Browsing Open Access Publications by Subject "arsenic"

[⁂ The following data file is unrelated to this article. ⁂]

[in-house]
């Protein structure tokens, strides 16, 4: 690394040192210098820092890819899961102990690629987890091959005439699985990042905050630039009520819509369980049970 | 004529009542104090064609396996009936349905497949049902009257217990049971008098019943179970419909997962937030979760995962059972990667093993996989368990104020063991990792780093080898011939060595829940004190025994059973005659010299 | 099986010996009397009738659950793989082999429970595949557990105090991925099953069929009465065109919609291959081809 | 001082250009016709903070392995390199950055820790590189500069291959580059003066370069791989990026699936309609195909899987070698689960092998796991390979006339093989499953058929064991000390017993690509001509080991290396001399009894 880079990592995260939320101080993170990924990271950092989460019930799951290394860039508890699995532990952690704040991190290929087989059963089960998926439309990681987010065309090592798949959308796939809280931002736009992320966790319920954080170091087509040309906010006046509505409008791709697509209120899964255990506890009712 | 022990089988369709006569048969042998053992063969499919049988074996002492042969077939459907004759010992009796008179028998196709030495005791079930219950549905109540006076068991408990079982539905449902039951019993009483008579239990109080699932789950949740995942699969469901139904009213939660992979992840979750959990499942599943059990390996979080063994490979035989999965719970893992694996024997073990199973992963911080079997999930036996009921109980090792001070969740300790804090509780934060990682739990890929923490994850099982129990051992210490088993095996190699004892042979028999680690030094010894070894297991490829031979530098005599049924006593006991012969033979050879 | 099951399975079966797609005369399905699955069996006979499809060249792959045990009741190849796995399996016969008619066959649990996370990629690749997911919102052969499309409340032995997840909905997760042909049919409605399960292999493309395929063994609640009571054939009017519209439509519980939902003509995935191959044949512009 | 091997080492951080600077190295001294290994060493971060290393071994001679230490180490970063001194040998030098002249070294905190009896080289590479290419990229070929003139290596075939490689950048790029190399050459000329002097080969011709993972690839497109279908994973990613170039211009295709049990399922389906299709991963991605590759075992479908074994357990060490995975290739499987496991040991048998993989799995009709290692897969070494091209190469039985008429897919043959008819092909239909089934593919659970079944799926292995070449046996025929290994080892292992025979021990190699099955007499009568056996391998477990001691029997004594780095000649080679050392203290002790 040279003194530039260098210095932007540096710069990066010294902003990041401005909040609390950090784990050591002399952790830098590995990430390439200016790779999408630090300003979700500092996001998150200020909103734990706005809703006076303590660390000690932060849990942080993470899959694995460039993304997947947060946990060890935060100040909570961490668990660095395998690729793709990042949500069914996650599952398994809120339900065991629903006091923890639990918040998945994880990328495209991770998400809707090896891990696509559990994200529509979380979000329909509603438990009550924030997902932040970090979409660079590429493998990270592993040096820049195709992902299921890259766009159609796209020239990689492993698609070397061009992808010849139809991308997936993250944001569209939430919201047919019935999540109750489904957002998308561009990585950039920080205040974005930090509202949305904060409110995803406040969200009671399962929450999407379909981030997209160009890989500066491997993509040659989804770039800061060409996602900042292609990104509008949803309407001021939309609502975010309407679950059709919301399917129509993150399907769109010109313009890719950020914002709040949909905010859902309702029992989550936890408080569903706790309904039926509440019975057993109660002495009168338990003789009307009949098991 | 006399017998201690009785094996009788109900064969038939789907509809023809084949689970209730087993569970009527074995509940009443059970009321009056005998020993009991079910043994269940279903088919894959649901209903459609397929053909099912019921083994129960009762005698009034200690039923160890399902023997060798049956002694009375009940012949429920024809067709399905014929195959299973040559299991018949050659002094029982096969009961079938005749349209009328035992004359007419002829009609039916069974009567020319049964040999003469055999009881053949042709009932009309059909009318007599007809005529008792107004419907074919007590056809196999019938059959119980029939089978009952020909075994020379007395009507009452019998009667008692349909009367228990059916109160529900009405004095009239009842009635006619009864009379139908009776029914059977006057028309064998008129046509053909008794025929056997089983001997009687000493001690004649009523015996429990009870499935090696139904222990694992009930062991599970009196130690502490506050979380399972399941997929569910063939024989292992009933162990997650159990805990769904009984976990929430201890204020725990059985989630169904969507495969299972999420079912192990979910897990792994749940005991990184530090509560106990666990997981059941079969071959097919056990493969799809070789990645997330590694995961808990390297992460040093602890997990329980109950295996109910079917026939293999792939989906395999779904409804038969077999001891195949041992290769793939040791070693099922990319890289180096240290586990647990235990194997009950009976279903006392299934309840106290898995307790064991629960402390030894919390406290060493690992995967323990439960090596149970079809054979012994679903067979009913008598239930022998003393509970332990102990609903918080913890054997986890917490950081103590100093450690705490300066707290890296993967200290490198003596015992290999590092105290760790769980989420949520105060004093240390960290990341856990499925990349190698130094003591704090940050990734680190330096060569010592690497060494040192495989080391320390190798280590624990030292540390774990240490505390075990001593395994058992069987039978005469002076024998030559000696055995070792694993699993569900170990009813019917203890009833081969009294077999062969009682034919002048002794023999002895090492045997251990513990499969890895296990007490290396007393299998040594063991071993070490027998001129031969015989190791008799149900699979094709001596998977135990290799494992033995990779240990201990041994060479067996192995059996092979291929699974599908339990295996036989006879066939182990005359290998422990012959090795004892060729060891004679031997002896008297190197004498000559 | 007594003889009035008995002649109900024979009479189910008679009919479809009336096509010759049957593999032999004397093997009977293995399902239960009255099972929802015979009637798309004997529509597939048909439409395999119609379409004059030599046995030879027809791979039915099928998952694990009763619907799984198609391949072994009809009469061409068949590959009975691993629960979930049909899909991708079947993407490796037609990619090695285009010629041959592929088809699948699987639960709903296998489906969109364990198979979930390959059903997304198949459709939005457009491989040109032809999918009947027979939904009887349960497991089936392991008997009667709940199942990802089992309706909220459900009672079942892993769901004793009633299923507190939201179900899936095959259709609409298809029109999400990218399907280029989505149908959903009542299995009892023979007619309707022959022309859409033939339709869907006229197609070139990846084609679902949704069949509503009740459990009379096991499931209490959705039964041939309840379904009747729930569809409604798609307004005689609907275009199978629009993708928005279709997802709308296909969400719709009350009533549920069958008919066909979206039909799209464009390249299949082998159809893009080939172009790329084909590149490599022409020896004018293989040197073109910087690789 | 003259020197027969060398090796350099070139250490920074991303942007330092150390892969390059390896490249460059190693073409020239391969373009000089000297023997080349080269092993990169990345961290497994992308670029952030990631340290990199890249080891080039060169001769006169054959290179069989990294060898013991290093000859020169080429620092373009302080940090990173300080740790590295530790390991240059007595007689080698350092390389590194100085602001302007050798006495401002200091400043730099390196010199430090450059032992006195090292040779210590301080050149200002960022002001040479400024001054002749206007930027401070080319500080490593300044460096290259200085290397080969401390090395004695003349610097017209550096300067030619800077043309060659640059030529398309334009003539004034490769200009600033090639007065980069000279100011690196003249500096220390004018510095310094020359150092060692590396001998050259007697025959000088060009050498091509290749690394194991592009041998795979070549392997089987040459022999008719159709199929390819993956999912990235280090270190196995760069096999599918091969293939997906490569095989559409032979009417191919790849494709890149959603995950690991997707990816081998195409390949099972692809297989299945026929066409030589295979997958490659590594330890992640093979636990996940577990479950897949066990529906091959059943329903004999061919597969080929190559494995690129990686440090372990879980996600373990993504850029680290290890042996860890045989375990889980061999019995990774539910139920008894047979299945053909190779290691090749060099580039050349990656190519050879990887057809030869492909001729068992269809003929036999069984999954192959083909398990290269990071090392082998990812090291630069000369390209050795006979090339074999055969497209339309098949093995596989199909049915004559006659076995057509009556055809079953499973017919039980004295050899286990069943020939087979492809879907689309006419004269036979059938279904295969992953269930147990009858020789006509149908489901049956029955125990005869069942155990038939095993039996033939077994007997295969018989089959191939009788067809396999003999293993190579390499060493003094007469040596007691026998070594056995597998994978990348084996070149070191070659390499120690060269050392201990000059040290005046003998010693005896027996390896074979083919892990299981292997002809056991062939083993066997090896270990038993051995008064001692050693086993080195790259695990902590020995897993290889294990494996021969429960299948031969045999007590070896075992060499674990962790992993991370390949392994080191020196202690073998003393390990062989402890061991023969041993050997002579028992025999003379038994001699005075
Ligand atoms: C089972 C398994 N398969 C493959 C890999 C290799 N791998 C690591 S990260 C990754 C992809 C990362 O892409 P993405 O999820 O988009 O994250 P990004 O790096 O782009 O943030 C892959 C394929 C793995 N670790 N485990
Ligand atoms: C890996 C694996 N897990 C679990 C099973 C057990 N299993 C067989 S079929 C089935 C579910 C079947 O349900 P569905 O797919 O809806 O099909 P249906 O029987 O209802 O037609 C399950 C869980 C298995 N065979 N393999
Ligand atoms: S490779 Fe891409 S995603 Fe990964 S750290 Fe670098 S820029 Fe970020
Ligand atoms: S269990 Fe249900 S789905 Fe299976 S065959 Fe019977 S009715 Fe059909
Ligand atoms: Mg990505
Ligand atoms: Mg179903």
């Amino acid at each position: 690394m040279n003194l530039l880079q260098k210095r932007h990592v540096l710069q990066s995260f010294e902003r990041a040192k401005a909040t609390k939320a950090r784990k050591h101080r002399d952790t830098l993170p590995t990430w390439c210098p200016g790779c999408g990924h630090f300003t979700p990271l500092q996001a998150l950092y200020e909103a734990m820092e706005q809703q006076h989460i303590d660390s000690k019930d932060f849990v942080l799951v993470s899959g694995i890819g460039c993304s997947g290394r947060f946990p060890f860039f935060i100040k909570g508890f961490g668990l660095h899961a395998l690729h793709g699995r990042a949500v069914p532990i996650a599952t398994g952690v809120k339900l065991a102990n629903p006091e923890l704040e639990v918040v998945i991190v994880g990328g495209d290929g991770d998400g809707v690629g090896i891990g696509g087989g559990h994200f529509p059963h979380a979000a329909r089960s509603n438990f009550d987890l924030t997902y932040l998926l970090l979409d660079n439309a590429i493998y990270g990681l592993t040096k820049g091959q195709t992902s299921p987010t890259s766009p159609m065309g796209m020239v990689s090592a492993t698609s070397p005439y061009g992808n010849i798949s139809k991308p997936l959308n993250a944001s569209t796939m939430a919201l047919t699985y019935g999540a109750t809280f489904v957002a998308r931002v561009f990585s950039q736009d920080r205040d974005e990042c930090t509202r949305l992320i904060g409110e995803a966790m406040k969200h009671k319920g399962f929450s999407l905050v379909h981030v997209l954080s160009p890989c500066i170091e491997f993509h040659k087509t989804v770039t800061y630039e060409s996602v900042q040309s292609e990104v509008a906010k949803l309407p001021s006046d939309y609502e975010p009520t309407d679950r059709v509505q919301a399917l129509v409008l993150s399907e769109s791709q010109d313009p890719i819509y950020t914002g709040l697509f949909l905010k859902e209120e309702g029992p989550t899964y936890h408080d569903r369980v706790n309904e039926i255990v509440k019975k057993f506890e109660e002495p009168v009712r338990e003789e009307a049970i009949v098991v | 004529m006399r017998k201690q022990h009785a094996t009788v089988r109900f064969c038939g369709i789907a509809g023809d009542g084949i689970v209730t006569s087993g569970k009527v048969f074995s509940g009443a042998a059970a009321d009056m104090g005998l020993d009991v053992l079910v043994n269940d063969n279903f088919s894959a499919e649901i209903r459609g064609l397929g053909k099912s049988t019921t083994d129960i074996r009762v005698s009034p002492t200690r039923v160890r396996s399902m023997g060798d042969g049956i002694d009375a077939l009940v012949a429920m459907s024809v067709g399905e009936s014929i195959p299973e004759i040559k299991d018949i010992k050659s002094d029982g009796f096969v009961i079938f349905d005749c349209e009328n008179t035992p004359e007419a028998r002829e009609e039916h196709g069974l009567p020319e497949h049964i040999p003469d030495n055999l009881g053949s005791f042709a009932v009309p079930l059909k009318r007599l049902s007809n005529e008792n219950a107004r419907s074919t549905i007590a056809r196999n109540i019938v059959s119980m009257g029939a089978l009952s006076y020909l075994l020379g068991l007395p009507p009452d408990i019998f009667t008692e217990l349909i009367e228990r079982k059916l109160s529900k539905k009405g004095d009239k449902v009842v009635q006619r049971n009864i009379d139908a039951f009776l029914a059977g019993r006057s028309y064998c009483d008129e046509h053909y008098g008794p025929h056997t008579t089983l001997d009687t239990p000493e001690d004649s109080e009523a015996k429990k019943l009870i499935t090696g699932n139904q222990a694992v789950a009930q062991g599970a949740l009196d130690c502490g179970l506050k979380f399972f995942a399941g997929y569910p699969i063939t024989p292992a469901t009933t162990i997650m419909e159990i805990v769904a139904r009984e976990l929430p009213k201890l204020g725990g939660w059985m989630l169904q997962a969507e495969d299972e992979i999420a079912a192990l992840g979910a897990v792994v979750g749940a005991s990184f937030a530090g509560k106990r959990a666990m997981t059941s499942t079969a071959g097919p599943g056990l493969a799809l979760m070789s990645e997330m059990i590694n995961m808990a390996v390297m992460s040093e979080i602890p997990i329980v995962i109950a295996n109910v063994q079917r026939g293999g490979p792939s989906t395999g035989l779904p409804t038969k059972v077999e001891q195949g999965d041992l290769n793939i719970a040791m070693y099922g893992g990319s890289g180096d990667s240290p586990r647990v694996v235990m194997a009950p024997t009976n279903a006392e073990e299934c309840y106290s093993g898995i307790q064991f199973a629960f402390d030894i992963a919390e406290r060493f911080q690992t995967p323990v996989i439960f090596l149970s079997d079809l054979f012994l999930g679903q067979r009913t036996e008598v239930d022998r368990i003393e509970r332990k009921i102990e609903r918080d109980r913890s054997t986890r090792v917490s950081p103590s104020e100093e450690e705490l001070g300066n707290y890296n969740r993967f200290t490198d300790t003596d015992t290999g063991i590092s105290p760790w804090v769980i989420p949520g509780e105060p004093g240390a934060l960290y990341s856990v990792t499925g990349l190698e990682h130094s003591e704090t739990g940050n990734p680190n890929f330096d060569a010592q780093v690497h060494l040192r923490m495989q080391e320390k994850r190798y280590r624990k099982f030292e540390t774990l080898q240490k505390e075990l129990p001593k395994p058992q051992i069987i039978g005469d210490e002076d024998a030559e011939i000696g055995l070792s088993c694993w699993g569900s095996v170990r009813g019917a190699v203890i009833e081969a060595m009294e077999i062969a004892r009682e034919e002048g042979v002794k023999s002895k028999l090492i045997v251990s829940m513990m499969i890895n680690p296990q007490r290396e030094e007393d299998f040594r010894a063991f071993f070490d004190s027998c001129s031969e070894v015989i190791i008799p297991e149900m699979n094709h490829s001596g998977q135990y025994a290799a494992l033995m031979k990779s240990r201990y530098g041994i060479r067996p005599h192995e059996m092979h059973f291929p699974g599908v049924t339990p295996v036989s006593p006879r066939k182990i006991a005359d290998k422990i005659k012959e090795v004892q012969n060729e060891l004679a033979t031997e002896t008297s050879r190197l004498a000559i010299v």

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ItemEvaluation of quantitative synchrotron radiation micro-X-ray fluorescence in rice grain(Journal of Synchrotron Radiation, 2023-03-15) Limmer, Matt A.; Webb, Samuel M.; Seyffertha, Angelia L.Concentrations of nutrients and contaminants in rice grain affect human health, specifically through the localization and chemical form of elements. Methods to spatially quantify the concentration and speciation of elements are needed to protect human health and characterize elemental homeostasis in plants. Here, an evaluation was carried out using quantitative synchrotron radiation microprobe X-ray fluorescence (SR-µXRF) imaging by comparing average rice grain concentrations of As, Cu, K, Mn, P, S and Zn measured with rice grain concentrations from acid digestion and ICP-MS analysis for 50 grain samples. Better agreement was found between the two methods for high-Z elements. Regression fits between the two methods allowed quantitative concentration maps of the measured elements. These maps revealed that most elements were concentrated in the bran, although S and Zn permeated into the endosperm. Arsenic was highest in the ovular vascular trace (OVT), with concentrations approaching 100 mg kg−1 in the OVT of a grain from a rice plant grown in As-contaminated soil. Quantitative SR-µXRF is a useful approach for comparison across multiple studies but requires careful consideration of sample preparation and beamline characteristics. ItemHydrologic Control on Arsenic Cycling at the Groundwater–Surface Water Interface of a Tidal Channel(Environmental Science and Technology, 2023-01-10) Yu, Xuan; LeMonte, Joshua J.; Li, Junxia; Stuckey, Jason W.; Sparks, Donald L.; Cargill, John G.; Russoniello, Christopher J.; Michael, Holly A.Historical industrial activities have resulted in soil contamination at sites globally. Many of these sites are located along coastlines, making them vulnerable to hydrologic and biogeochemical alterations due to climate change and sea-level rise. However, the impact of hydrologic dynamics on contaminant mobility in tidal environments has not been well studied. Here, we collected data from pressure transducers in wells, multi-level redox sensors, and porewater samplers at an As-contaminated site adjacent to a freshwater tidal channel. Results indicate that sharp redox gradients exist and that redox conditions vary on tidal to seasonal timescales due to sub-daily water level fluctuations in the channel and seasonal groundwater–surface water interactions. The As and Fe2+ concentrations decreased during seasonal periods of net discharge to the channel. The seasonal changes were greater than tidal variations in both Eh and As concentrations, indicating that impacts of the seasonal mechanism are stronger than those of sub-daily water table fluctuations. A conceptual model describing tidal and seasonal hydro-biogeochemical coupling is presented. These findings have broad implications for understanding the impacts of sea-level rise on the mobility of natural and anthropogenic coastal solutes. ItemRice husk and charred husk amendments increase porewater and plant Si but water management determines grain As and Cd concentration(Plant and Soil, 2022-03-09) Linam, Franklin; Limmer, Matt A.; Tappero, Ryan; Seyfferth, Angelia L.Purpose Rice is a staple crop worldwide and a silicon (Si) hyperaccumulator with Si levels reaching 5–10% of its mass; this can result in desilication and Si-deficiency if plant residues are not managed correctly. Rice is also uniquely subject to arsenic (As) and cadmium (Cd) contamination depending on soil conditions. Our goal is to quantify the effects of rice husk (a Si-rich milling byproduct) amendments and different water management strategies on rice uptake of Si, As, and Cd. Methods We employed 4 husk amendment treatments: Control (no husk), Husk (untreated husk), Biochar (husk pyrolyzed at 450 °C), and CharSil (husk combusted at > 1000 °C). Each of these amendments was studied under nonflooded, alternate wetting and drying (AWD), and flooded water management in a pot study. Porewater chemistry and mature plant elemental composition were measured. Results Husk and Biochar treatments, along with flooding, increased porewater and plant Si. Vegetative tissue As decreased with increasing porewater Si, but grain As and plant Cd were primarily controlled by water management. Grain As and Cd were inversely correlated and are simultaneously minimized in a redox potential (Eh) range of 225–275 mV in the studied soil. Ferrihydrite in root iron plaque decreased As translocation from porewater to grain, but amendments were not able to increase plaque ferrihydrite content. Conclusion We conclude moderate husk amendment rates (i.e., 4 years’ worth) with minimal pretreatment strongly increases rice Si content but may not be sufficient to decrease grain As in low Si and As soil.